“Read your labels” – retrospectively is no good! A reflection, a survey and slight feeling of dietetic hypocrisy.

It’s Saturday, I wake and stumble down the stairs bleary eyed, hairdo that wouldn’t look amiss on Edward Scissorhands. Cat’s breakfast is made first and then I make my morning cup of tea. First mistake of the day, I use cows milk – damn, now my inner consciousness devil voice starts to say “it’s only a splash of milk can this make a difference?, go on drink it” I think for a couple of seconds and decide that I will make another cup of tea with lactose free milk, then I make my porridge, again with lactose free milk. First critical lapse incident managed, cool!

Now for the confession. On Saturday I like to go for a coffee at a cafe and have my weekly treat a small biscuit or cake with my coffee. Now I asked for lactose free milk coffee  – ok so far, and then chose a coconut macaroon, wheat free – I did enquire if this was the only wheat free choice and I was told it was. Now, I’m not that fond of macaroons but it was the only choice, so I bought it and sat down to drink my coffee and read the paper. The more savvy of you here will be shouting at the screen “DID YOU READ THE LABEL?”, did I? Well, err, (feeling REALLY sheepish) not before I had bought it and certainly not before I had eaten a good portion of the biscuit :-(. I then decided unconsciously to take a peek at the ingredients list. This is where I was totally disappointed with myself because guess what? Yes!! Someone had added a FODMAP to my biscuit. SORBITOL of all

I don’t go this far! No finger wagging in my clinic.

things, in my biscuit, I felt so disappointed and really guilty of hypocrisy. You may be wondering why I feel hypocritical, well, in my clinic when I see people who have to use special diets reading labels is very important. When it gets to this part I furrow my brow and look quite serious and say “reading your labels is very important to following your diet and here is a list of what to look for”. People often say when I see them again that they have made mistakes and a good proportion of those are through not looking at the label. I suggest to them that this is part of the learning experience and then the advice is then reiterated, read the labels FIRST, before you buy and certainly before you eat.

So, I have joined the ranks of people who make retrospective label reading mistakes, perhaps this is a normal part of changing your diet and maybe everyone does this? At least I suppose you read it to see and are then aware of your mistake, but the damage is already done. It really makes you consider human behaviour in this, why would I do this now, when I was successful earlier on in the day? Was it because earlier I had another choice available, do you think? How many of you make this mistake – perhaps we could do a survey?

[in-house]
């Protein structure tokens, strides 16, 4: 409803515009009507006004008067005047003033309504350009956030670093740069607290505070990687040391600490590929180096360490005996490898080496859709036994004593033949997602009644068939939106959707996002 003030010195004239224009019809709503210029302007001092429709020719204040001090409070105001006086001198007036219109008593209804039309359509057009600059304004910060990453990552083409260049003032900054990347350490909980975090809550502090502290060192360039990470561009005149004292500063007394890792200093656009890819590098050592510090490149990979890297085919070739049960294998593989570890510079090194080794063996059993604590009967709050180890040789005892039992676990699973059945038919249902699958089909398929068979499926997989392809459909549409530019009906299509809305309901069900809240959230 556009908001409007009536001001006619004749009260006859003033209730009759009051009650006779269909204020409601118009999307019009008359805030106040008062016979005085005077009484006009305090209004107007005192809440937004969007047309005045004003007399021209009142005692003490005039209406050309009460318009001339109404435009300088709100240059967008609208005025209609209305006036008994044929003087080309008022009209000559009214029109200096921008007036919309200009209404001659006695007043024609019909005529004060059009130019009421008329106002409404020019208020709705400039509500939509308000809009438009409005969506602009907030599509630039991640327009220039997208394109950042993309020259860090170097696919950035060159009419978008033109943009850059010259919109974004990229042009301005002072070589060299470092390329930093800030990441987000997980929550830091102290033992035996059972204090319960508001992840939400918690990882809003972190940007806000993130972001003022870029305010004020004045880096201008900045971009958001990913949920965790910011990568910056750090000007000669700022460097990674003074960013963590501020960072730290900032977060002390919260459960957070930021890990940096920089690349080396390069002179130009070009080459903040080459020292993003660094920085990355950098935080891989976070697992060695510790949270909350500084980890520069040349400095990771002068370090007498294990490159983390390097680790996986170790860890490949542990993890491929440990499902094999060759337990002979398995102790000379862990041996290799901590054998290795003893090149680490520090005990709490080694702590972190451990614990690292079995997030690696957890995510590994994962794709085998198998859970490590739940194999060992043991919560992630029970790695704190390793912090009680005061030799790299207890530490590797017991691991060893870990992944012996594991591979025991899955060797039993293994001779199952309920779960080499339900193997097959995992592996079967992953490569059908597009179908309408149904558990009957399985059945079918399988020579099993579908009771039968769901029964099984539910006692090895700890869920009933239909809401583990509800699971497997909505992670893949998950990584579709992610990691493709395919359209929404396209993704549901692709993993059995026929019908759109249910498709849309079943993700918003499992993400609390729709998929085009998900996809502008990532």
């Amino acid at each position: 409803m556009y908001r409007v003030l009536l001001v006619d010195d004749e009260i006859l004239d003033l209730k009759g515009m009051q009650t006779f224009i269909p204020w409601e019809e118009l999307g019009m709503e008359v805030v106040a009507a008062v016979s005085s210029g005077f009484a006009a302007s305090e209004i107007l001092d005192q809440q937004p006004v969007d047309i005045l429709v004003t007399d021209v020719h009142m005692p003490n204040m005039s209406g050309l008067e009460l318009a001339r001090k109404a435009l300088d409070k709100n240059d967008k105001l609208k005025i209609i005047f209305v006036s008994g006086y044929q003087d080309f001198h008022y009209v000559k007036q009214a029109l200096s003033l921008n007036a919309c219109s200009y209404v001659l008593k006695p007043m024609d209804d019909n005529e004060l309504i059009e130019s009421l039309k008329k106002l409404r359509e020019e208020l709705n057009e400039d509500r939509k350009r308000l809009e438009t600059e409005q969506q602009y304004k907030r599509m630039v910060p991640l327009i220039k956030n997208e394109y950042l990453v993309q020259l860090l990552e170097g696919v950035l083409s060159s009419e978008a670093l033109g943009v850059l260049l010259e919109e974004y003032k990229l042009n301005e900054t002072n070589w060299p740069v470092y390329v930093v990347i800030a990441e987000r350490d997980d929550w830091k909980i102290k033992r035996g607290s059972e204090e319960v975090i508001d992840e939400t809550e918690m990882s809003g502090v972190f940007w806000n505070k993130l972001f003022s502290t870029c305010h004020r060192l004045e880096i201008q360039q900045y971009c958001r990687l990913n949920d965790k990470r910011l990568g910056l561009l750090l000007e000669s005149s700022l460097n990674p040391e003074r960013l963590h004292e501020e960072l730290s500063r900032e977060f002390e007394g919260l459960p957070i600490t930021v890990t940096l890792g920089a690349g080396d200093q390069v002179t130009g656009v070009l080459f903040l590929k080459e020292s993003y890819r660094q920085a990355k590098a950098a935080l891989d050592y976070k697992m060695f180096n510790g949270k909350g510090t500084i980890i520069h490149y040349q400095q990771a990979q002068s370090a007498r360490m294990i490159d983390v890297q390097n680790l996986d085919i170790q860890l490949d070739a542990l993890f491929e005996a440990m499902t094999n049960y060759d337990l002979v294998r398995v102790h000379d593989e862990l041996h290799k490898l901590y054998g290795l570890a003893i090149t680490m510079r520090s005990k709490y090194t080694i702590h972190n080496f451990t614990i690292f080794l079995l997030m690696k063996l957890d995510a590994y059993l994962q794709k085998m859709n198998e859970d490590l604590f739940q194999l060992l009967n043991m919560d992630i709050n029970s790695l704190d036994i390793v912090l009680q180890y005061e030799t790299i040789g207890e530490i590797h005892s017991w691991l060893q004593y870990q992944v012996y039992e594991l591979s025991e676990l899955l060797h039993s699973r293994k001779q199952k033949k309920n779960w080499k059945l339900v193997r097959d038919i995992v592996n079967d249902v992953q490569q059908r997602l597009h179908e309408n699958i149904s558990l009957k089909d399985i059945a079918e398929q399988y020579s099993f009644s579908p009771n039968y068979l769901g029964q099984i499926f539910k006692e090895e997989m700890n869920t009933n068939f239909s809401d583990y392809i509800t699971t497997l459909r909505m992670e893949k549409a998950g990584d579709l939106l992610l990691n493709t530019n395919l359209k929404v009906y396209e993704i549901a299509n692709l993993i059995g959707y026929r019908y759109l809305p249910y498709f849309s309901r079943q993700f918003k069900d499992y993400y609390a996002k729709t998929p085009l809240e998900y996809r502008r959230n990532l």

Survey is anonymous and will close in 1 month – if you wish to know more check this out  http://polldaddy.com/privacy/ or contact Polldaddy directly http://polldaddy.com/about/

Published by


I am a state registered dietitian. My speciality is dietary treatment of gut disorders such as irritable bowel syndrome, crohns disease, ulcerative colitis, coeliac disease, lactose & fructose malabsorption and multiple food intolerances. I have had lots of experience in other areas of dietetics and I wished to start this blog to spread the word about evidence based dietary treatments and dispel much of the quackery that is common with these diseases. All information on this site is of a general nature and is based on UK based treatments and guidelines. Please see your healthcare practitioner should you need more country specific information.

2 thoughts on ““Read your labels” – retrospectively is no good! A reflection, a survey and slight feeling of dietetic hypocrisy.

  1. I imagine the more serious the consequences of making a mistake – the less likely mistakes will be made. Is there any evidence to suggest a lactose intolerant makes more mistakes than a coeliac, or that a coeliac makes more mistakes than a nut anaphylactic? I don’t know of any – but it wouldn’t surprise me, though a self-selecting survey won’t help. Still will be interesting to see what kinds of mistakes people make and under what circumstances, though.

    1. Hi Alex, thanks for your reply and twitter retweet – I think this is a very interesting question and you are probably correct with your assumption. I don’t know of any surveys that look across the full range of food allergies and intolerances and label reading. lets see what response I get for this survey. To complete a survey with a question about diagnosis included will be possible, but much more complicated to design and analyse obviously.

Leave a Reply to Jules_GastroRD Cancel reply

Fill in your details below or click an icon to log in:

WordPress.com Logo

You are commenting using your WordPress.com account. Log Out /  Change )

Facebook photo

You are commenting using your Facebook account. Log Out /  Change )

Connecting to %s

This site uses Akismet to reduce spam. Learn how your comment data is processed.